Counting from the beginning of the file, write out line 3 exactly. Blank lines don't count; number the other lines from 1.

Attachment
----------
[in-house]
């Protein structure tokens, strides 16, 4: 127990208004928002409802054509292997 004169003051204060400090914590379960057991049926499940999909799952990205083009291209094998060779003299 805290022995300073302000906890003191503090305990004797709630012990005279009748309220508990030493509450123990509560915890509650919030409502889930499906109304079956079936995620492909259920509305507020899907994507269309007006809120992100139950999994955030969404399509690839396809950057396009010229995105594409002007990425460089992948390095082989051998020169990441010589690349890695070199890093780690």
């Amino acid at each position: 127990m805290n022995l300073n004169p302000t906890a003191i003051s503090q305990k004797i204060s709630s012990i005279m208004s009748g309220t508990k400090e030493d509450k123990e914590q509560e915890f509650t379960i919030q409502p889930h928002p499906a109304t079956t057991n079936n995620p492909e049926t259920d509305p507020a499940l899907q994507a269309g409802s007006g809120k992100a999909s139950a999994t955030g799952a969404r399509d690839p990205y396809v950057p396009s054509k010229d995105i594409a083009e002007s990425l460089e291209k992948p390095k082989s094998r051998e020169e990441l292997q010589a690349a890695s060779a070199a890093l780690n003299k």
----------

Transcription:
């Amino acid at each position: 127990m805290n022995l300073n004169p302000t906890a003191i003051s503090q305990k004797i204060s709630s012990i005279m208004s009748g309220t508990k400090e030493d509450k123990e914590q509560e915890f509650t379960i919030q409502p889930h928002p499906a109304t079956t057991n079936n995620p492909e049926t259920d509305p507020a499940l899907q994507a269309g409802s007006g809120k992100a999909s139950a999994t955030g799952a969404r399509d690839p990205y396809v950057p396009s054509k010229d995105i594409a083009e002007s990425l460089e291209k992948p390095k082989s094998r051998e020169e990441l292997q010589a690349a890695s060779a070199a890093l780690n003299k």